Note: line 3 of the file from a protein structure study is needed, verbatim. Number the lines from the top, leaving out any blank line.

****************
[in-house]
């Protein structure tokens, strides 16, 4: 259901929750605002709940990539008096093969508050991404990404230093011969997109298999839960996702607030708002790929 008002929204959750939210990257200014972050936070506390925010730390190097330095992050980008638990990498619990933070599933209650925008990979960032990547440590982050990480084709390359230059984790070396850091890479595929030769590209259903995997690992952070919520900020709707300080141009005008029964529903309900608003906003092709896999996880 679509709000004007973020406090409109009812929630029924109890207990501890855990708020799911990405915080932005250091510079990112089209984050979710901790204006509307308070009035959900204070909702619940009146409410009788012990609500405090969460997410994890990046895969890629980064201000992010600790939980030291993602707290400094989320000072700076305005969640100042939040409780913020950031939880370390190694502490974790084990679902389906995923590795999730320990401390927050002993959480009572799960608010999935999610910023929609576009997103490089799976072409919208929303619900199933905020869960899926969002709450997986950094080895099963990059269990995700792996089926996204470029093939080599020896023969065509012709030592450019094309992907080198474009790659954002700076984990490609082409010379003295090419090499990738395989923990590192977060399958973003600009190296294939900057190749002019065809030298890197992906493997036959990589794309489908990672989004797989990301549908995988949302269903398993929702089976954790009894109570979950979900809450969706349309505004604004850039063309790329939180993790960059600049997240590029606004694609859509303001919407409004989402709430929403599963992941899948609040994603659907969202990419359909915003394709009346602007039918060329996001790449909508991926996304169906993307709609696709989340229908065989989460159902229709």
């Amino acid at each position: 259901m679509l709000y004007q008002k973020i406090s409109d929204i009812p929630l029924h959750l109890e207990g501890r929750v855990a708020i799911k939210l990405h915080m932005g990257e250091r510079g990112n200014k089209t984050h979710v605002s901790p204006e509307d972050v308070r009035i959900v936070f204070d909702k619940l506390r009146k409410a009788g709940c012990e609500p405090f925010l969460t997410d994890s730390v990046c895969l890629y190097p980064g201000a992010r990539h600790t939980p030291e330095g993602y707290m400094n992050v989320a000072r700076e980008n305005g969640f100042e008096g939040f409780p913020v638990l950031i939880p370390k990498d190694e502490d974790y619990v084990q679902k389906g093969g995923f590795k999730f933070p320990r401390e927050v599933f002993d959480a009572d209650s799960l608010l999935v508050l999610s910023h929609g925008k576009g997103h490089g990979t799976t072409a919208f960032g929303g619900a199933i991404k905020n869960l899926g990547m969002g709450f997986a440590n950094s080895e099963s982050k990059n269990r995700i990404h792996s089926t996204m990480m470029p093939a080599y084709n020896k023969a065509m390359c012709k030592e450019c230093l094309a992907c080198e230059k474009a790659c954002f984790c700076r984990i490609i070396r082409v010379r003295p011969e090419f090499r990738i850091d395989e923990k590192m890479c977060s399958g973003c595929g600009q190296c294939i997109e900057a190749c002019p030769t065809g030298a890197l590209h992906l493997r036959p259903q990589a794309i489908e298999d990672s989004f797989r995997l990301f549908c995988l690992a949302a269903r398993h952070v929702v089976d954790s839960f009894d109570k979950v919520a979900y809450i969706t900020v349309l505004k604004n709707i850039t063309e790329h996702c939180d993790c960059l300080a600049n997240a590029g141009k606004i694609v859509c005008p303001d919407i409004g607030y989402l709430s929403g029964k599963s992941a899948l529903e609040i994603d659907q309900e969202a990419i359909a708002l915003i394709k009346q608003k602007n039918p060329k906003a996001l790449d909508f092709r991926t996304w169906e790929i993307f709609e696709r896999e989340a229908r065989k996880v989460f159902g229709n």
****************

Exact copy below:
């Amino acid at each position: 259901m679509l709000y004007q008002k973020i406090s409109d929204i009812p929630l029924h959750l109890e207990g501890r929750v855990a708020i799911k939210l990405h915080m932005g990257e250091r510079g990112n200014k089209t984050h979710v605002s901790p204006e509307d972050v308070r009035i959900v936070f204070d909702k619940l506390r009146k409410a009788g709940c012990e609500p405090f925010l969460t997410d994890s730390v990046c895969l890629y190097p980064g201000a992010r990539h600790t939980p030291e330095g993602y707290m400094n992050v989320a000072r700076e980008n305005g969640f100042e008096g939040f409780p913020v638990l950031i939880p370390k990498d190694e502490d974790y619990v084990q679902k389906g093969g995923f590795k999730f933070p320990r401390e927050v599933f002993d959480a009572d209650s799960l608010l999935v508050l999610s910023h929609g925008k576009g997103h490089g990979t799976t072409a919208f960032g929303g619900a199933i991404k905020n869960l899926g990547m969002g709450f997986a440590n950094s080895e099963s982050k990059n269990r995700i990404h792996s089926t996204m990480m470029p093939a080599y084709n020896k023969a065509m390359c012709k030592e450019c230093l094309a992907c080198e230059k474009a790659c954002f984790c700076r984990i490609i070396r082409v010379r003295p011969e090419f090499r990738i850091d395989e923990k590192m890479c977060s399958g973003c595929g600009q190296c294939i997109e900057a190749c002019p030769t065809g030298a890197l590209h992906l493997r036959p259903q990589a794309i489908e298999d990672s989004f797989r995997l990301f549908c995988l690992a949302a269903r398993h952070v929702v089976d954790s839960f009894d109570k979950v919520a979900y809450i969706t900020v349309l505004k604004n709707i850039t063309e790329h996702c939180d993790c960059l300080a600049n997240a590029g141009k606004i694609v859509c005008p303001d919407i409004g607030y989402l709430s929403g029964k599963s992941a899948l529903e609040i994603d659907q309900e969202a990419i359909a708002l915003i394709k009346q608003k602007n039918p060329k906003a996001l790449d909508f092709r991926t996304w169906e790929i993307f709609e696709r896999e989340a229908r065989k996880v989460f159902g229709n």